on Nov 21, 2017 at 2:41 pm

But you guys!!! Climate change!!! We are a world leader in reducing carbon footprints!
It's all about green living! 100 percent green! Zero waste!!! Clean air vehicle! All cause CLIMATE CHANGE WE HAVE TO DO IT.

I MEAN WE HAVE TO! And we should also give Archdruid Jerry Brown a lifetime term and secede from the USA. The Pagan Republic of California with Palo Alto as the LEADER in the fight against climate chaaaange!!!


5 people like this
Posted by George
a resident of Old Palo Alto
on Nov 21, 2017 at 3:31 pm

Resident For President!
Best yet, Palo Alto, generally a bit short of pocket for the basic services might need to float a bond issue to pay for the vendors fleet of electric trucks made in China, that is, borrow the money from China to buy Chinese trucks. So, its $400,000 per truck (plus some yet undisclosed amount) plus cost of borrowing the money. Then there is the as yet untold social impact of loss of American enterprise and the inevitable replacement of American workers and managers in these garbage truck factories to Chinese workers imported under H1 visas. Future, here we come.

Step two will be funding more Green power to generate the electricity (which is not included in the costs described because ‘What costs? We’ll just plug them in the walls’ and get the rate payers to pay for the electricity.


2 people like this
Posted by Novelera
a resident of Midtown
on Nov 21, 2017 at 4:07 pm

Novelera is a registered user.

@Jeremy Robinson. Great minds think alike. I also knew the curmudgeons would be all over this story. And, as a bonus, we got the xenophobes as well!


Like this comment
Posted by Anon
a resident of Another Palo Alto neighborhood
on Nov 21, 2017 at 4:33 pm

Resident: Seems to me it was pretty warm last summer. Here is some data:

Web Link

I don't know enough about this particular truck model to endorse it, but, garbage trucks are a great candidate for electric or hybrid solutions, because they speed up and slow down constantly-- even better than buses, which are also a good candidate. Presumably, a hybrid would be inappropriate for a vehicle which drives at 55 for hours down rural roads. Garbage trucks that average a few miles per hour while collecting, and get only a few miles per gallon, are a perfect fit for various hybrid and electric drive solutions that recover a lot of energy via regenerative braking. Now that better batteries are available, garbage trucks, buses, delivery trucks, are all good candidates for alternative drive solutions.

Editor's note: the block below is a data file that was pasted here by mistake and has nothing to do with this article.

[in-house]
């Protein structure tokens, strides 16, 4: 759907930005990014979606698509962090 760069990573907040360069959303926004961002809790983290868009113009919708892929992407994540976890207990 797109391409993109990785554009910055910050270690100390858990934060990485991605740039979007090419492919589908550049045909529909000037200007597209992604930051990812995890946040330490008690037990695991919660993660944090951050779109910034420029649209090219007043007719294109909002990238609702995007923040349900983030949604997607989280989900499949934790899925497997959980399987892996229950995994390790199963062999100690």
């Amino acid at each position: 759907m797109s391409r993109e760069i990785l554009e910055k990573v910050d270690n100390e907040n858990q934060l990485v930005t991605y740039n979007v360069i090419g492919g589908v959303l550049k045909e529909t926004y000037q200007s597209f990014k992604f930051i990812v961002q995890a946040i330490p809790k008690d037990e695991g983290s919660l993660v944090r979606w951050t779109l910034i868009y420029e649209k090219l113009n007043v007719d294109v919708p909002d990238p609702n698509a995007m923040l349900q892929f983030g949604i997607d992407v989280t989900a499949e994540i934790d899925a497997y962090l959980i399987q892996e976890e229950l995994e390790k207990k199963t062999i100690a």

5 people like this
Posted by Malcolm
a resident of College Terrace
on Nov 21, 2017 at 4:45 pm

Malcolm is a registered user.

As somebody who lives at the start of the route, I can do without the loud rumble of the diesel garbage trucks at 6AM. Hurray. Go for it.


8 people like this
Posted by Brit
a resident of Another Palo Alto neighborhood
on Nov 21, 2017 at 4:47 pm

Electric vehicles are not new. Electric milk delivery vehicles delivered milk to nearly everyone in the UK back in the 50s, 60s and 70s. They were known as milk floats. Web Link


3 people like this
Posted by rose
a resident of Mayfield
on Nov 21, 2017 at 7:28 pm

Bravo -- somebody has to take the lead. I never wanted to buy a Japanese car, but they built the Prius. It took American car companies FOREVER to start building hybrids and now electrics. If there was an American electric garbage truck, of course we'd buy it.


11 people like this
Posted by HUGE truck
a resident of Downtown North
on Nov 23, 2017 at 11:39 am

This is Show Biz.
The City Manager's PR staff need to produce publicity

It's not xenophobia to acknowledge what is plain as day.
The real estate market has gone berserk with Asian cash, even buying houses that stand empty. There is even a name for them, Ghost houses.

Received a very expensive sales magazine from DeLeon Realty yesterday. They specialize in these sales.


4 people like this
Posted by Resident
a resident of Old Palo Alto
on Nov 24, 2017 at 7:58 am

There are lots of models of electric garbage trucks for sale on Alibaba.
With a sweet smile like Ivanka's, I bet the PRC would be willing to offer free shipping to the port of Oakland for the City of Palo Alto. The PRC offsets most of the shipping for the Chinese junk (destined for our landfills) sold on eBay, so American sellers can not compete with 99 cents free shipping from China.
Just sayin'...


2 people like this
Posted by Resident
a resident of Old Palo Alto
on Nov 24, 2017 at 7:59 am

Forgot that link for all the electric Chinese garbage trucks on Alibaba. Sorry
Web Link


6 people like this
Posted by Curmudgeon
a resident of Downtown North
on Nov 24, 2017 at 1:00 pm